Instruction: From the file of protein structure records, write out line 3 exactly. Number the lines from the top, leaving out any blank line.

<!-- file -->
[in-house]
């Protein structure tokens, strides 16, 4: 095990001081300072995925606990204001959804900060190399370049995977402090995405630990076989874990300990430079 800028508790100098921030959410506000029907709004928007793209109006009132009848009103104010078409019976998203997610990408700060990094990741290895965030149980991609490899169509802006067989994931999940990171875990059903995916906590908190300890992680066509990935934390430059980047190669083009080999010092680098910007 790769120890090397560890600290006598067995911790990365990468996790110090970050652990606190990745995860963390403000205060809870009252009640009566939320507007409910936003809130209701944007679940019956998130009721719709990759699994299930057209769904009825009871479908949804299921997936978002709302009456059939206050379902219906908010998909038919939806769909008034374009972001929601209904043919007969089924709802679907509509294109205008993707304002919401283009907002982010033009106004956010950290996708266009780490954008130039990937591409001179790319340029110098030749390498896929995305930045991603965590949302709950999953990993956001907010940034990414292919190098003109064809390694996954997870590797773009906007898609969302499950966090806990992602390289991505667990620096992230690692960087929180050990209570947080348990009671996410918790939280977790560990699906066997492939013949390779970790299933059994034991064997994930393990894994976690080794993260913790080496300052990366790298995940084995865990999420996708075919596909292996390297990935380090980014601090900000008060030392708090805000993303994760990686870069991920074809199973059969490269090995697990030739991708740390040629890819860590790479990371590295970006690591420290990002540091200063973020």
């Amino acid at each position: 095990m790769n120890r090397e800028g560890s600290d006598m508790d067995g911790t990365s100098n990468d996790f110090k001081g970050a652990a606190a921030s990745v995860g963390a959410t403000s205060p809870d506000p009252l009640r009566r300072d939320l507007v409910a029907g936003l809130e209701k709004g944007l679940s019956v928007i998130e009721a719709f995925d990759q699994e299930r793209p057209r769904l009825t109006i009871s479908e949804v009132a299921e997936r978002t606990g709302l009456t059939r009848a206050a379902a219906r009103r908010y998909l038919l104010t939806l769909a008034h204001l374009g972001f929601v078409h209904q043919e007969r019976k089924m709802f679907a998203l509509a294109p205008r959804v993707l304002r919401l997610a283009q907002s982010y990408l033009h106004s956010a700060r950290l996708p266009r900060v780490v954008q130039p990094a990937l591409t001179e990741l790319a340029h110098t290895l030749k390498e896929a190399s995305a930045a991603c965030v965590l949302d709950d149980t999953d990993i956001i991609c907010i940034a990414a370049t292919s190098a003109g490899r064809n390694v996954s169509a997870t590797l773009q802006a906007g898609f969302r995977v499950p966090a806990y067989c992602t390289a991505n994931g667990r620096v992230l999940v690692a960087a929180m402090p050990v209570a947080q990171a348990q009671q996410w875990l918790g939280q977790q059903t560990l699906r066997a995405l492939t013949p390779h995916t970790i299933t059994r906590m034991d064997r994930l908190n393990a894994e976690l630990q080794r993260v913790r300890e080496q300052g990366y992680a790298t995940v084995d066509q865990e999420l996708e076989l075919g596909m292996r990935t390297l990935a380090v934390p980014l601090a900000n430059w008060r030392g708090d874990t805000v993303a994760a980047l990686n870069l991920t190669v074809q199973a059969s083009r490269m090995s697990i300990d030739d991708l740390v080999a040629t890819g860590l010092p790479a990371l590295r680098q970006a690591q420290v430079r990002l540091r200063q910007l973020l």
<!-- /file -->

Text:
């Amino acid at each position: 095990m790769n120890r090397e800028g560890s600290d006598m508790d067995g911790t990365s100098n990468d996790f110090k001081g970050a652990a606190a921030s990745v995860g963390a959410t403000s205060p809870d506000p009252l009640r009566r300072d939320l507007v409910a029907g936003l809130e209701k709004g944007l679940s019956v928007i998130e009721a719709f995925d990759q699994e299930r793209p057209r769904l009825t109006i009871s479908e949804v009132a299921e997936r978002t606990g709302l009456t059939r009848a206050a379902a219906r009103r908010y998909l038919l104010t939806l769909a008034h204001l374009g972001f929601v078409h209904q043919e007969r019976k089924m709802f679907a998203l509509a294109p205008r959804v993707l304002r919401l997610a283009q907002s982010y990408l033009h106004s956010a700060r950290l996708p266009r900060v780490v954008q130039p990094a990937l591409t001179e990741l790319a340029h110098t290895l030749k390498e896929a190399s995305a930045a991603c965030v965590l949302d709950d149980t999953d990993i956001i991609c907010i940034a990414a370049t292919s190098a003109g490899r064809n390694v996954s169509a997870t590797l773009q802006a906007g898609f969302r995977v499950p966090a806990y067989c992602t390289a991505n994931g667990r620096v992230l999940v690692a960087a929180m402090p050990v209570a947080q990171a348990q009671q996410w875990l918790g939280q977790q059903t560990l699906r066997a995405l492939t013949p390779h995916t970790i299933t059994r906590m034991d064997r994930l908190n393990a894994e976690l630990q080794r993260v913790r300890e080496q300052g990366y992680a790298t995940v084995d066509q865990e999420l996708e076989l075919g596909m292996r990935t390297l990935a380090v934390p980014l601090a900000n430059w008060r030392g708090d874990t805000v993303a994760a980047l990686n870069l991920t190669v074809q199973a059969s083009r490269m090995s697990i300990d030739d991708l740390v080999a040629t890819g860590l010092p790479a990371l590295r680098q970006a690591q420290v430079r990002l540091r200063q910007l973020l």